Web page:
National Hispanic Heritage Month is underway across the country. The month of recognition runs from September 15 to October 15, when people recognize and celebrate the contributions of Hispanic and Latino Americans to the country's history and culture. It began as Hispanic Heritage Week, established by legislation in 1968, and expanded to cover a 30-day period in 1988. National Hispanic Heritage Month begins on September 15 because it is the anniversary of independence for five Latin American countries, while three more celebrate their independence days in the following week.
The Des Moines Public Library will have a big presence at this weekend's Latino Heritage Festival in the Western Gateway Park. The festival is taking place right outside the doors of our Central Library. In the festival's children's tent, located just down the sidewalk from the library's Locust Street entrance, you'll find library staff with some fun crafts and activities. You'll even have the opportunity to design your own bookmark. Then just head up to the library, where we'll have even more crafts and games, and we'll be signing up families for library cards too. We'll have bilingual staff members on-hand to provide assistance and answer questions about our services.
Keep an eye out at our branches as we highlight authors and stories of Hispanic and Latino descent with special displays. This includes several of the Spanish-language novels in our collection! There are a few books in particular that we'd like to highlight:
My Time Among the Whites: Notes from an Unfinished Education, by Jennine Capó Crucet
A first-generation American of Cuban decent, Crucet provides a sharp and candid collection of essays about finding herself a stranger in the country where she was born. With words that are both fearless and slyly humorous, Crucet examines places like a rodeo town in Nebraska, a college campus in upstate New York, and Disney World in Florida, pondering the sometimes hopeful, sometimes deeply flawed ways in which many Americans have learned to adapt and exist.
Dominicana, by Angie Cruz
A teenager in the Dominican countryside, Ana Cancion never imagined herself moving to America. Yet that's what she finds herself doing in 1965, leaving everything behind with a man she doesn't love to move to New York City. She hopes to help her family eventually immigrate, but finds herself trapped in this relationship - until a side of America she didn't see coming promises a different kind of life. With bright, musical prose, Dominicana is a vital portrait of the immigrant experience in a timeless coming-of-age story.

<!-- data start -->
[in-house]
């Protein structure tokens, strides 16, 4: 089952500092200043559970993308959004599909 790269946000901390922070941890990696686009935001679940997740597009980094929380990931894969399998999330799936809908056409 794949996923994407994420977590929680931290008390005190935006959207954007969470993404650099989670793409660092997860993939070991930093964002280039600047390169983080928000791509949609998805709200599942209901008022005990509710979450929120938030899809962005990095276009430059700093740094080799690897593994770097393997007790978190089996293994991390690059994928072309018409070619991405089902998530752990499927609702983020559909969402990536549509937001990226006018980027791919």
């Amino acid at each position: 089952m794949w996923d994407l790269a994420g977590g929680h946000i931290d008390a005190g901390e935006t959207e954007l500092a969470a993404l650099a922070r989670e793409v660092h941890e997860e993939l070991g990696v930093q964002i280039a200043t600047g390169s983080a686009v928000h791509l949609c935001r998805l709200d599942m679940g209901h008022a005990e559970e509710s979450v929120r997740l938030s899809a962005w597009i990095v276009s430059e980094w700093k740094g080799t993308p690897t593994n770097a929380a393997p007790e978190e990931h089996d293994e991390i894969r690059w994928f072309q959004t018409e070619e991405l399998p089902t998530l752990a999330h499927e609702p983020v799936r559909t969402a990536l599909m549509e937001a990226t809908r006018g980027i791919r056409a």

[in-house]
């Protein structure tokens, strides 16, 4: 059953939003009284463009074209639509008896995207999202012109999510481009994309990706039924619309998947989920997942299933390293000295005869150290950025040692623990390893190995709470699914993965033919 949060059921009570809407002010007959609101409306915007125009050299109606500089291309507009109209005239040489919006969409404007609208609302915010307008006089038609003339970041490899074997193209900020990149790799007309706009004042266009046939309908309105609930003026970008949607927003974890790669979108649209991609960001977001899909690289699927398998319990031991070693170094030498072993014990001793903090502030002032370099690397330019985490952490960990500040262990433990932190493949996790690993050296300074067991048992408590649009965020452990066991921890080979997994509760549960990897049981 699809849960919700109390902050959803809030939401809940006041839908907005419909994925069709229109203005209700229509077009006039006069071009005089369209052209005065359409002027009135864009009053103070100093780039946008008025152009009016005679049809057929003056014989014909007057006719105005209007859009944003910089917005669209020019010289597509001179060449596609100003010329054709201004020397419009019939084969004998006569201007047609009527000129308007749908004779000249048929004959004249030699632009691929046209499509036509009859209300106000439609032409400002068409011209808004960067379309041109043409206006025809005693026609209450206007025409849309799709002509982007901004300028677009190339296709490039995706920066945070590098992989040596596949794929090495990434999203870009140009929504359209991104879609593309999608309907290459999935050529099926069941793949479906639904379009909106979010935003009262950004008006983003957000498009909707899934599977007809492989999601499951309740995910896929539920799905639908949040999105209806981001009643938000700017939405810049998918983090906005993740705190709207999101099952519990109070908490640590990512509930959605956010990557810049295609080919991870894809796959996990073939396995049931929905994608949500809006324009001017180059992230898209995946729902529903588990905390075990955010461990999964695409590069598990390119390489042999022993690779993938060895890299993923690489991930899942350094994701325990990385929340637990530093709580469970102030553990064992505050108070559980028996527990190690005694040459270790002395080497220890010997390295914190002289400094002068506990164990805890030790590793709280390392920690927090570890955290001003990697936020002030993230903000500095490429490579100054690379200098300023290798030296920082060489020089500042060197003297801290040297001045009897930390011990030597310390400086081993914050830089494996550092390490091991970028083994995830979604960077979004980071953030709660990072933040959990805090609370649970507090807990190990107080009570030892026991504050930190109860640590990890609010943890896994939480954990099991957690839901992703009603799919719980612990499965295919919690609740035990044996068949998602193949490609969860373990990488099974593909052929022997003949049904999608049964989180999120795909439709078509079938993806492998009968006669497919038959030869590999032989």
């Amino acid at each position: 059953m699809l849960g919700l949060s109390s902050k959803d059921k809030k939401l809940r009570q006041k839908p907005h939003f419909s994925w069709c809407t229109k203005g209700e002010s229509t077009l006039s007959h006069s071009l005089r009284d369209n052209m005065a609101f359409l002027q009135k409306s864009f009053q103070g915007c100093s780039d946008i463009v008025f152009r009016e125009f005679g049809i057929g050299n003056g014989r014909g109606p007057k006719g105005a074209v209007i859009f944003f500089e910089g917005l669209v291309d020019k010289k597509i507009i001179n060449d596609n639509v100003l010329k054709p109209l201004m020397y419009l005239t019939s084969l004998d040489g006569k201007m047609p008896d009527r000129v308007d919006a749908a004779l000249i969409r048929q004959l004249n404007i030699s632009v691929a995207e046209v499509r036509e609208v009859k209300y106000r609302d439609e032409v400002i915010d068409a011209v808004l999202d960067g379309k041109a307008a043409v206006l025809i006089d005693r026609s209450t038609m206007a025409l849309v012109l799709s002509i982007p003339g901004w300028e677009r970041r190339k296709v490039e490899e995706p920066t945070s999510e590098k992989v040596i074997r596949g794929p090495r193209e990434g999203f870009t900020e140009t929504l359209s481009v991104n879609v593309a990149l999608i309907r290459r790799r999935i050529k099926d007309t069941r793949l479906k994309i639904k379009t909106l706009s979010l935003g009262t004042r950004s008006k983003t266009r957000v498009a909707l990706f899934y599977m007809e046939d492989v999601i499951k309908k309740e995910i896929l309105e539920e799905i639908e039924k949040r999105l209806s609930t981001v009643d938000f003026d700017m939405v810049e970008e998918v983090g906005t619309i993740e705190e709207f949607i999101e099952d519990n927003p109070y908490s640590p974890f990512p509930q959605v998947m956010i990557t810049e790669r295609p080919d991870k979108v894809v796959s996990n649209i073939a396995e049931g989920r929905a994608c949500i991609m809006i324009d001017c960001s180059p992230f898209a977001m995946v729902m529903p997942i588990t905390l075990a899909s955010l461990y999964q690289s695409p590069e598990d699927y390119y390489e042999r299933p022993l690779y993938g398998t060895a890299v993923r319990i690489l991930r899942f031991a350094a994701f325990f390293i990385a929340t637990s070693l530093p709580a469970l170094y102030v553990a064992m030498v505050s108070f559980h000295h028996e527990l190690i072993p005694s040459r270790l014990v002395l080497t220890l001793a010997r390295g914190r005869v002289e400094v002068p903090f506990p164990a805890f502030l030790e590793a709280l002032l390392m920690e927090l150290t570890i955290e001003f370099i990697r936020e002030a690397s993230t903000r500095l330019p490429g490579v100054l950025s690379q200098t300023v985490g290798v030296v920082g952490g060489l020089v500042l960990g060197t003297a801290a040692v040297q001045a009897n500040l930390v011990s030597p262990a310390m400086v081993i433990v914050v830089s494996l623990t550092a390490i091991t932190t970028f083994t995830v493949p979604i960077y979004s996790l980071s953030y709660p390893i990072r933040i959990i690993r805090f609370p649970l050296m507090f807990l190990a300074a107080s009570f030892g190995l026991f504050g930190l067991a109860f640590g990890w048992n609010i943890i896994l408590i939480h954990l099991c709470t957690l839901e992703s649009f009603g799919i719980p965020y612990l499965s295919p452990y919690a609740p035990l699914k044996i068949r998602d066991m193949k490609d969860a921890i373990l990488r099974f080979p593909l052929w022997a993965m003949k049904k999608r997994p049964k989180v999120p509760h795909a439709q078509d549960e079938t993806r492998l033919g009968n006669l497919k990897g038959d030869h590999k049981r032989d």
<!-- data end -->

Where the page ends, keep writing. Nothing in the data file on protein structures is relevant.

Ordinary Girls, by Jaquira Díaz
Jaquira Díaz grew up in housing projects in Puerto Rico and Miami Beach, caught between extremes. Her family split apart, her mother battled schizophrenia, and though she loved and celebrated her Puerto Rican culture, she couldn't' find support for her burgeoning sexual identity. With raw, refreshing honesty, Díaz tells of her way out of despair toward love and hope, providing a vivid portrait of life lived in and beyond Puerto Rico and its complicated history.
In the Dream House, by Carmen María Machado
At the center of this memoir is a chronicle of an abusive relationship and a dissection of the mechanisms and cultural representations of psychological abuse. Through that struggle, Machado builds a wholly unique structure, where each chapter is driven by its own narrative trope - a haunted house, a coming-of-age story - that examines events from different angles. The tough narrative is leavened with charismatic wit and playfulness, creating a wrenching yet riveting book.
All of Us with Wings, by Michelle Ruiz Keil
Keil's wonderful paranormal novel centers on a Mexican-American runaway teenager living in San Francisco. 17-year-old Xochi never expected to fall into a position where she felt comfortable. Yet here she was, with Pallas, a preteen, and her wealthy, rock star family, living in a Victorian mansion. One night, Xochi and Pallas perform a riot-grrl ritual in good fun - but accidently summon ancient creatures. Now those creatures are out to exact vengeance for the wrongs against Xochi, and neither her new or old families are safe.
We also have a few upcoming programs as part of our month-long celebration:
CultureAll Presents Mexican Celebrations
Wednesday, October 9, 4:00 PM, Franklin Avenue Library
CultureALL Ambassador Ana Rodriguez will help children explore some of the traditions and celebrations unique to life in Mexico. This program is for children ages six to twelve and requires registration.
Latina Legacy Program
Wednesday, October 9, 6:00 PM, East Side Library
Join us for a community-led event celebrating the legacy of Latinas in Iowa. We will feature speakers and music to honor Latina legacies. There will also be featured book displays, each dedicated to an Latina Iowan that has left a legacy for future generations. Appetizers and refreshments will be served. The program will be conducted in English and is free and open to all ages.
Tuesdays, 6:00 PM, Forest Avenue Library, and Thursdays, 6:30 PM, East Side Library
During these programs, families are led in stories, rhymes, and songs in both English and Spanish. The Forest Avenue Library also hosts one bilingual storytime on Saturday once a month at 10:15 AM, and the East Side Library frequently has bilingual crafts, games and activities. Check out our events calendar for more information.
Last Modified February 26, 2020